4.1.5  Drakkonis  replied to  sandy-2021492 @4.1.2    one month ago
I can't see people in rural areas ditching personally-owned vehicles in the foreseeable future.

Well, of course there would be exceptions. But I think the goal would be to eliminate as many as we reasonably could. Being a fan of science fiction, I've read a lot of scenarios concerning this and there's a lot of workable ideas out there. 

 
 
 
sandy-2021492
4.1.6  sandy-2021492  replied to  MUVA @4.1.3    one month ago
Can't you just run everywhere

Not without dying.

what happen to horses?

They're expensive, it takes fossil fuels to bring them food, and they fart.

 
 
 
Drakkonis
4.1.7  Drakkonis  replied to  Nerm_L @4.1.1    one month ago
Keep in mind that the biggest obstacle is our expectations for time savings.

I know. It would require some changes for sure, but we would adapt, I'm sure. The biggest problem would be to get individuals to accept a little inconvenience. I think, though, that once a generation was born that knew nothing else, it would be no big deal. And the benefit to the environment would be huge.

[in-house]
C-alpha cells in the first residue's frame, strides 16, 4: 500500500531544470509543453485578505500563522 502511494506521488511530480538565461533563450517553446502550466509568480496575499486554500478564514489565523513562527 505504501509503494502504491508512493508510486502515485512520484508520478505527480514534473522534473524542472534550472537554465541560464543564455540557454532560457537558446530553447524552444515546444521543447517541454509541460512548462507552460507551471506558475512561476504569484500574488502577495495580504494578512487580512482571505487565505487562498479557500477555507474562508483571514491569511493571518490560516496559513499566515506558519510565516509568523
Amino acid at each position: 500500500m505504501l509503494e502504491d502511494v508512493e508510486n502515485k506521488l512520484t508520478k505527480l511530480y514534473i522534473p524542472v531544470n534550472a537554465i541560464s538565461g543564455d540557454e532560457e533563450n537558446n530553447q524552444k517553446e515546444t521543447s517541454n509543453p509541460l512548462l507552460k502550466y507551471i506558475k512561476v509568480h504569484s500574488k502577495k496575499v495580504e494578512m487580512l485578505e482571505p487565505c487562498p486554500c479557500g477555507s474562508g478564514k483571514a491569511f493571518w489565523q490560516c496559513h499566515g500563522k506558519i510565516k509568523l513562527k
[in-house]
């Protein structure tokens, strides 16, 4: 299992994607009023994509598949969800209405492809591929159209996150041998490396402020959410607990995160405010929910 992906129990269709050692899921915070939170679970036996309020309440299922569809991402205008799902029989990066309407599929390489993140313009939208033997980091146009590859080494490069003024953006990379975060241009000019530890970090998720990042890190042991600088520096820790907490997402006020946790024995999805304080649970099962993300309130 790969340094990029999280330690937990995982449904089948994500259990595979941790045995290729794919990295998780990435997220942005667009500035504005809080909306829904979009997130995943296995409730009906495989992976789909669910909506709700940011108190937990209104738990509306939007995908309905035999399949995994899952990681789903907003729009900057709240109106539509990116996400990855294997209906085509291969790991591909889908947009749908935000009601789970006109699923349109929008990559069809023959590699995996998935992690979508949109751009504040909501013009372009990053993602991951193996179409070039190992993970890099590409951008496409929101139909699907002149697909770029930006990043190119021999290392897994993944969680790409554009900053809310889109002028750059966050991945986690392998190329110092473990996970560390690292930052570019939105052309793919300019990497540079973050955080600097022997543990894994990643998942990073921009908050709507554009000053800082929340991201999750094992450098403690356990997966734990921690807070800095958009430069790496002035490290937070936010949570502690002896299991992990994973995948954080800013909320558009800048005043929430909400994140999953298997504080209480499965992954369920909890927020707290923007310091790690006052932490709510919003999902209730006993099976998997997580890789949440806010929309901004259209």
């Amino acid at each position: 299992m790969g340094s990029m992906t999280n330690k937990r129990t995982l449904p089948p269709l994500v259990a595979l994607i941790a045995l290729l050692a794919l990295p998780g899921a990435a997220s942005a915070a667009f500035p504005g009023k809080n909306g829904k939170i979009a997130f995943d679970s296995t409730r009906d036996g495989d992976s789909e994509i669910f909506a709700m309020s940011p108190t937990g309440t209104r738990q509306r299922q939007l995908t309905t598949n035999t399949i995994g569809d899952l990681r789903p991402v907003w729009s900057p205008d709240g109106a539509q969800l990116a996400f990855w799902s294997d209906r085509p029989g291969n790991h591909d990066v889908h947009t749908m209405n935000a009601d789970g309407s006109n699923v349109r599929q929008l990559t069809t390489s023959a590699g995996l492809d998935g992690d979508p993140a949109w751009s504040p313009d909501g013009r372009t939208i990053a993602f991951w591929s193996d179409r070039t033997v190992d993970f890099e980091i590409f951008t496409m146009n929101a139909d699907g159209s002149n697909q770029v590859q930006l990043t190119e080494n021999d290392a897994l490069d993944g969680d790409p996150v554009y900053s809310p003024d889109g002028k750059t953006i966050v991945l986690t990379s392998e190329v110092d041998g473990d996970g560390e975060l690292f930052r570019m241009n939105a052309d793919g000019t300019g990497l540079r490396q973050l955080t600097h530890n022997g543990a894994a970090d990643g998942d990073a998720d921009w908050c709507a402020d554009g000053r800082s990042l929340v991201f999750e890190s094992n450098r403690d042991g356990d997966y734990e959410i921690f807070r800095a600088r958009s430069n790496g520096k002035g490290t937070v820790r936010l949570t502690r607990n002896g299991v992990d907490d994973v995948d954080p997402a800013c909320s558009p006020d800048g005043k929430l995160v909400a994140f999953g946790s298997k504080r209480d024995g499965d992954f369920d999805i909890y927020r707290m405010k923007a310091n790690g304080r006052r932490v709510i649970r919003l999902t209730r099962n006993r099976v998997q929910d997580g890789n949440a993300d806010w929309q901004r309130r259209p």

sandy-2021492
4.1.8  sandy-2021492  replied to  Nerm_L @4.1.4    one month ago

Somebody has to grow the food you eat, and small towns are going to exist to support those folks.  Farmer John and wife would like to leave the farm now and then, and don't have all day to spend on a trip to the grocery store.  They need to get back in time to feed and milk.

 
 
 
MUVA
4.1.9  MUVA  replied to  sandy-2021492 @4.1.8    one month ago

My parents called it going to town they moved to Arkansa after my father retired they raised bulls for beef production. 

 
 
 
Nerm_L
4.1.10  Nerm_L  replied to  sandy-2021492 @4.1.8    one month ago
Somebody has to grow the food you eat, and small towns are going to exist to support those folks.  Farmer John and wife would like to leave the farm now and then, and don't have all day to spend on a trip to the grocery store.  They need to get back in time to feed and milk.

Traveling 10 miles at 60 mph would take 10 minutes.  A speed of 45 mph would take 13 minutes.  

So, the difference is a matter of minutes and not hours.  A 100 mile trip @ 45 mph would take 130 minutes compared to 100 minutes @ 60 mph.

 
 
 
sandy-2021492
4.1.11  sandy-2021492  replied to  MUVA @4.1.9    one month ago